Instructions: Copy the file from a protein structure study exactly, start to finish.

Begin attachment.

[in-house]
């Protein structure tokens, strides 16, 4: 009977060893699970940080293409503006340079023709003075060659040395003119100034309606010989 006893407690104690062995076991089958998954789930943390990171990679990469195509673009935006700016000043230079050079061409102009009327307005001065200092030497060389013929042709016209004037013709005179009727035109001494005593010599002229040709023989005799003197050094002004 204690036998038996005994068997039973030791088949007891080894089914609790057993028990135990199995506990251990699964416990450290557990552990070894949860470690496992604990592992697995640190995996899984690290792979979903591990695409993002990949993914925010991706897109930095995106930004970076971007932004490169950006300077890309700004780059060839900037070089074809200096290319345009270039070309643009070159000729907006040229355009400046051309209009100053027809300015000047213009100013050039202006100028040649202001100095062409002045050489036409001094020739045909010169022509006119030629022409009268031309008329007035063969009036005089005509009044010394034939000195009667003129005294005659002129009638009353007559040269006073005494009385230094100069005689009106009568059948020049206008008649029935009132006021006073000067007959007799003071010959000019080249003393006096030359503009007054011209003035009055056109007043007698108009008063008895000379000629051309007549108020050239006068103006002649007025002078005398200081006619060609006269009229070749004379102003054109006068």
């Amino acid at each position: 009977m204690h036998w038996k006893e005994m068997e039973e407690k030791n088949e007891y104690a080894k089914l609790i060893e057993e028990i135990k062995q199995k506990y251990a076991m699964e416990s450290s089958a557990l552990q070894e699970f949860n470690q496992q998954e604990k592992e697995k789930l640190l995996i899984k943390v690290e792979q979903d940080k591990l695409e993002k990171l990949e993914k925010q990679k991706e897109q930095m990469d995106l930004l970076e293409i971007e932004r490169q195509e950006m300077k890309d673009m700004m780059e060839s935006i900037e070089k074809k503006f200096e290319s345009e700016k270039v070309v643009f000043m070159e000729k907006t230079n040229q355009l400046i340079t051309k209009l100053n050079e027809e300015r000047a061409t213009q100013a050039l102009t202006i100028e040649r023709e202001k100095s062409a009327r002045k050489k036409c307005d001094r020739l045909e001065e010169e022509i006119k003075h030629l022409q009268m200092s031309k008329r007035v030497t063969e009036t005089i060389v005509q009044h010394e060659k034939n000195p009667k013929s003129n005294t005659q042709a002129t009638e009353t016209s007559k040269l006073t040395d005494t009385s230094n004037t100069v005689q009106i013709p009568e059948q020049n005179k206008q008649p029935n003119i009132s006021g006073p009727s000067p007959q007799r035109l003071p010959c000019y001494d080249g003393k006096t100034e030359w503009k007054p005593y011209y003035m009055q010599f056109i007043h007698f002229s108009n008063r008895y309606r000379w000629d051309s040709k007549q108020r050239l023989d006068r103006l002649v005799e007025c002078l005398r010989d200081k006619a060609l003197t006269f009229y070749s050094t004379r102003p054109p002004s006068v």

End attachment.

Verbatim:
[in-house]
């Protein structure tokens, strides 16, 4: 009977060893699970940080293409503006340079023709003075060659040395003119100034309606010989 006893407690104690062995076991089958998954789930943390990171990679990469195509673009935006700016000043230079050079061409102009009327307005001065200092030497060389013929042709016209004037013709005179009727035109001494005593010599002229040709023989005799003197050094002004 204690036998038996005994068997039973030791088949007891080894089914609790057993028990135990199995506990251990699964416990450290557990552990070894949860470690496992604990592992697995640190995996899984690290792979979903591990695409993002990949993914925010991706897109930095995106930004970076971007932004490169950006300077890309700004780059060839900037070089074809200096290319345009270039070309643009070159000729907006040229355009400046051309209009100053027809300015000047213009100013050039202006100028040649202001100095062409002045050489036409001094020739045909010169022509006119030629022409009268031309008329007035063969009036005089005509009044010394034939000195009667003129005294005659002129009638009353007559040269006073005494009385230094100069005689009106009568059948020049206008008649029935009132006021006073000067007959007799003071010959000019080249003393006096030359503009007054011209003035009055056109007043007698108009008063008895000379000629051309007549108020050239006068103006002649007025002078005398200081006619060609006269009229070749004379102003054109006068």
């Amino acid at each position: 009977m204690h036998w038996k006893e005994m068997e039973e407690k030791n088949e007891y104690a080894k089914l609790i060893e057993e028990i135990k062995q199995k506990y251990a076991m699964e416990s450290s089958a557990l552990q070894e699970f949860n470690q496992q998954e604990k592992e697995k789930l640190l995996i899984k943390v690290e792979q979903d940080k591990l695409e993002k990171l990949e993914k925010q990679k991706e897109q930095m990469d995106l930004l970076e293409i971007e932004r490169q195509e950006m300077k890309d673009m700004m780059e060839s935006i900037e070089k074809k503006f200096e290319s345009e700016k270039v070309v643009f000043m070159e000729k907006t230079n040229q355009l400046i340079t051309k209009l100053n050079e027809e300015r000047a061409t213009q100013a050039l102009t202006i100028e040649r023709e202001k100095s062409a009327r002045k050489k036409c307005d001094r020739l045909e001065e010169e022509i006119k003075h030629l022409q009268m200092s031309k008329r007035v030497t063969e009036t005089i060389v005509q009044h010394e060659k034939n000195p009667k013929s003129n005294t005659q042709a002129t009638e009353t016209s007559k040269l006073t040395d005494t009385s230094n004037t100069v005689q009106i013709p009568e059948q020049n005179k206008q008649p029935n003119i009132s006021g006073p009727s000067p007959q007799r035109l003071p010959c000019y001494d080249g003393k006096t100034e030359w503009k007054p005593y011209y003035m009055q010599f056109i007043h007698f002229s108009n008063r008895y309606r000379w000629d051309s040709k007549q108020r050239l023989d006068r103006l002649v005799e007025c002078l005398r010989d200081k006619a060609l003197t006269f009229y070749s050094t004379r102003p054109p002004s006068v």